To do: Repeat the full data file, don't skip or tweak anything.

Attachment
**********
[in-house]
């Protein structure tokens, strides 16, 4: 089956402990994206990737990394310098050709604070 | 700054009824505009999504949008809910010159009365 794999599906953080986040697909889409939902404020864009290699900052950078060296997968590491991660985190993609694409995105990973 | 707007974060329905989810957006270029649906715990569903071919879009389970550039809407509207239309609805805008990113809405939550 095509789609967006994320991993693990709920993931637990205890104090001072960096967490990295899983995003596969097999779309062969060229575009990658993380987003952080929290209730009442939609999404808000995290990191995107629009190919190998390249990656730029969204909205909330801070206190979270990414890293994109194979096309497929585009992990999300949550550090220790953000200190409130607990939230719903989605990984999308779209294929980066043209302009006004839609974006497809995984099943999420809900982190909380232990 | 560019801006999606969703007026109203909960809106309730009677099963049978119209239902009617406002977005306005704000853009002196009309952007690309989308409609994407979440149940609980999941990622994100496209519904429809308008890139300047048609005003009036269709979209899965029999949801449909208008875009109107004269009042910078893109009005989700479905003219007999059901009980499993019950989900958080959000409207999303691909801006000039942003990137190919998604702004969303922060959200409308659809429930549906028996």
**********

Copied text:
[in-house]
């Protein structure tokens, strides 16, 4: 089956402990994206990737990394310098050709604070 | 700054009824505009999504949008809910010159009365 794999599906953080986040697909889409939902404020864009290699900052950078060296997968590491991660985190993609694409995105990973 | 707007974060329905989810957006270029649906715990569903071919879009389970550039809407509207239309609805805008990113809405939550 095509789609967006994320991993693990709920993931637990205890104090001072960096967490990295899983995003596969097999779309062969060229575009990658993380987003952080929290209730009442939609999404808000995290990191995107629009190919190998390249990656730029969204909205909330801070206190979270990414890293994109194979096309497929585009992990999300949550550090220790953000200190409130607990939230719903989605990984999308779209294929980066043209302009006004839609974006497809995984099943999420809900982190909380232990 | 560019801006999606969703007026109203909960809106309730009677099963049978119209239902009617406002977005306005704000853009002196009309952007690309989308409609994407979440149940609980999941990622994100496209519904429809308008890139300047048609005003009036269709979209899965029999949801449909208008875009109107004269009042910078893109009005989700479905003219007999059901009980499993019950989900958080959000409207999303691909801006000039942003990137190919998604702004969303922060959200409308659809429930549906028996």